Directors: Anthony & Joe Russo Starring: The Avengers Running Time: 181 minutes
What follows below is a quick-and-clean, spoiler-free review of Avengers: Endgame. If and after you’ve seen the film and want something with more depth and detail to continue the discussion, we’ll be back next week with a second look, which you can read at your own risk.
One has to accept with Avengers movies that they’re simply operating from a different rule book to your standard cinema-fare. This isn’t in itself a diss, it’s just demonstrable that, even in comparison to the other offerings in the Marvel Universe, Avengers films are Events, Jim Starlin stories dug up in amber by the biggest theme park in town and cloned along with Wrestlemania DNA to plug the holes in the narrative code. That is to say they’re showbiz squared, all Big Moments, Big Stars, shocks and fireworks and fun in exhausting supply. They’re exactly what you want, as long as ‘you’ is spread out across a couple million people, but sure look, sometimes you should just have exactly what you want. Sometimes you’ve been through a lot and you deserve to go get a damn cheeseburger, just ask Tony Stark.
In its function as a Fan-Service cannon, Endgame delivers 100%, much more cohesively than its first half Infinity War, which felt like hours of moving chess pieces around and telling you it was epic just because they’ve got the Queen and the Rook. Reeling after Thanos’ universe-altering actions, the remaining Avengers are shown in this film actually reacting emotionally to their situation. Some are treated with more consistency and care than others, but given that long-time fans are adamant that what they enjoy most from these films is hanging out with Tony Stark, Cap and company as characters, it’s a point (or as below, a half-star) in this film’s favour that it takes its time dealing with their fallout from Infinity War. Mostly. It’s definitely true that Thanos big population-halving-plan, however thoughtfully presented, is pretty bone-headed when put under any moral or logical scrutiny, but it ends up being a help to Endgame‘s structure; its centered more tightly on a smaller group of characters, who are forced to look back at where they’ve been and where they are now rather than always pushing on forward to the next setpiece, the next post-credits scene, the next cameo. Once those left behind have decided that they’re up for a bit of avenging the fallen, it definitely feels earned, when they bring on the big fights, chances are you’ll be more than ready. Let Wrestlemania begin, just one more fight and I’ll be history.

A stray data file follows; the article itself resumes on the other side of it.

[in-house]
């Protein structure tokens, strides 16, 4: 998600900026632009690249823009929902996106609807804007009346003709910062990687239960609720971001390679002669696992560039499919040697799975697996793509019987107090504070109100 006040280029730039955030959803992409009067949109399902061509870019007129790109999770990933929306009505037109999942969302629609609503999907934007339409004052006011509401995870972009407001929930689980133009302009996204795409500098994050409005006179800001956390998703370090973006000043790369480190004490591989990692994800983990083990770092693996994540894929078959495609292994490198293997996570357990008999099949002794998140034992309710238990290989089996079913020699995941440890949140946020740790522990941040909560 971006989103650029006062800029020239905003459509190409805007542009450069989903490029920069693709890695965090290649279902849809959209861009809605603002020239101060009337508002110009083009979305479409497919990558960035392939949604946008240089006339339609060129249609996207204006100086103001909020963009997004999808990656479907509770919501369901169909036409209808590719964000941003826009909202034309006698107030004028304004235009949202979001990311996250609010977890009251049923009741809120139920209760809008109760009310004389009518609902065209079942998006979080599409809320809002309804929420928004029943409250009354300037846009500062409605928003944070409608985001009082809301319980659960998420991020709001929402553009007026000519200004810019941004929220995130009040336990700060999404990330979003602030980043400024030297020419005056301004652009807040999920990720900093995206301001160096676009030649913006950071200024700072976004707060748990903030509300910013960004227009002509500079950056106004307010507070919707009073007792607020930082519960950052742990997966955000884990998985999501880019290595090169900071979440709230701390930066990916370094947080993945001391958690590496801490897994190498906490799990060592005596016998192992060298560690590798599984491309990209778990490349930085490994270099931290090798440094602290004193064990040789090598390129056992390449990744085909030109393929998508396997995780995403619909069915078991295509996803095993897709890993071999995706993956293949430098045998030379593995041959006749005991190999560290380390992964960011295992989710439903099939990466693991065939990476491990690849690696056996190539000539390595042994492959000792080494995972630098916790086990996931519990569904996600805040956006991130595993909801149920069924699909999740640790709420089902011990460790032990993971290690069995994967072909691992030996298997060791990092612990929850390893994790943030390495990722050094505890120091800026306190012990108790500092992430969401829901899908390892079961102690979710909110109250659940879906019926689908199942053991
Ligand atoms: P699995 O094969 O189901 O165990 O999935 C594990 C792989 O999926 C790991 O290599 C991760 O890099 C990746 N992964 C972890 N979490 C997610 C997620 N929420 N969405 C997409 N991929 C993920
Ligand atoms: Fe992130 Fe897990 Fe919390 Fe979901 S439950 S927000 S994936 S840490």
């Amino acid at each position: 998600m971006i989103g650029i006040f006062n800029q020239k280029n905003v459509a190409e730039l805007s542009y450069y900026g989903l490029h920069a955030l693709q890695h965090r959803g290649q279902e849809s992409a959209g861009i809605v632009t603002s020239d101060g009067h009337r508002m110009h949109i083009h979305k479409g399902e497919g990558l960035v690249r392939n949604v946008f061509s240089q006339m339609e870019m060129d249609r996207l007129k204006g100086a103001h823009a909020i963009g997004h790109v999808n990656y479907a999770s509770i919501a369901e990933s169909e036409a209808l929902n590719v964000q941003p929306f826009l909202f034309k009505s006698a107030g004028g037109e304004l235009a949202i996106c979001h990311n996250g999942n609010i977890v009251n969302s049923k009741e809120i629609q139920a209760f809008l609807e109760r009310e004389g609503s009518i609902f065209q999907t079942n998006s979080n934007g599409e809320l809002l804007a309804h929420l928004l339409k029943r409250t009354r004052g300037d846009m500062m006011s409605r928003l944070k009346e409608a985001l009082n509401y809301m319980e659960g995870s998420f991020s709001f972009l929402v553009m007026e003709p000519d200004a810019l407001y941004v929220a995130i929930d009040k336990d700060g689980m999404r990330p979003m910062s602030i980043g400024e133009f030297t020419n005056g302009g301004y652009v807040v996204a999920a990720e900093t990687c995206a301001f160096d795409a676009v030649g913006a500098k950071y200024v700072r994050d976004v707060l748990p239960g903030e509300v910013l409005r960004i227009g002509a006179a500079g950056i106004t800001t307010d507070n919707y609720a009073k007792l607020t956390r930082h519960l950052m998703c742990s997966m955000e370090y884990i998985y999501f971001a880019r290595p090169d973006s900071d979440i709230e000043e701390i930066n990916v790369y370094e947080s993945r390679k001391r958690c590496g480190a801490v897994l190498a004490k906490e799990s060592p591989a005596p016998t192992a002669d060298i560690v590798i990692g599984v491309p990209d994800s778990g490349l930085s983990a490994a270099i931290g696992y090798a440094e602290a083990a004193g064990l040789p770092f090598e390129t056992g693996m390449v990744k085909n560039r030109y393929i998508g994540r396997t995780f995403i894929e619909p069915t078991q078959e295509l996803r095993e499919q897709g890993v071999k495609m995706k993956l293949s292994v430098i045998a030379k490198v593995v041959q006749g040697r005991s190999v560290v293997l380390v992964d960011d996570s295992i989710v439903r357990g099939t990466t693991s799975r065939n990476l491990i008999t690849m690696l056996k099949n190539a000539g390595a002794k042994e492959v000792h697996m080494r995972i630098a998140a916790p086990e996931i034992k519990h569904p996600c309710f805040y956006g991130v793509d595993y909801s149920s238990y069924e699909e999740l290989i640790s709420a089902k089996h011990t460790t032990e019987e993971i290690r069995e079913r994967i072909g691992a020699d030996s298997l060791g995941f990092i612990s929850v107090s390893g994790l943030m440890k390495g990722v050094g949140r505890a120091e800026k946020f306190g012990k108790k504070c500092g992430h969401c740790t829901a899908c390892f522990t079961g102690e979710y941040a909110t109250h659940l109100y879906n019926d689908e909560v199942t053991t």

As this is being billed as an ending to the 20-odd films that have come before, there’s a sense of introspection that no other Marvel movie has. No more origins, not much future setup, Endgame is a film of focus. Mostly a plus, but it does veer over into self-satisfaction, I like cheeseburgers too but McDonald’s doesn’t think I should weep after having one. For some of it’s longest-serving players, Marvel offers the reward of some genuine acting, giving the likes of Robert Downey Jr and Chris Evans chances to flesh out the icons they’ve created in ways where the likes of Civil War failed. Perhaps inevitably, not all the storylines here stick the landing; it’s always going to bug this writer how the Marvel movies can spin the characterisation wheel at random for some of its heroes in-between installments, or lob inconsistent or incoherent plot threads in among the well set-up pay-offs. As much as Marvel deserve the plaudits they’ve always gotten for weaving several franchises together over so many years, it’s perhaps more blatant here than ever that they only plan a small number of bullet points ahead from film to film, and figure out the rest as they go. And sometimes that works and those bullet points are awesome, and sometimes it doesn’t and stories devolve into nonsense. It is what it is.
And what it is, also, is a conclusion that will likely leave fans happy – teary, but happy. It does, on its own merits, lack substance, but it’s difficult to call a series with this much quantity insubstantial at this point. You knew you were going to watch it before this review, you knew you were going to watch it before Infinity War. If you’re likely to cry, you’re going to cry. If you’re starting to feel over it, you’re going to feel more over it. Endgame is fun. Endgame is exhausting. Endgame is full of itself. Endgame sort of earns being full of itself. Endgame is an ending. And of course, it isn’t.
Endgame is inevitable. Where you go from there, is on you. Isn’t it always?(3.5 / 5)
Film In Dublin will return in Avengers Endgame: Further Thoughts, 30/04/2019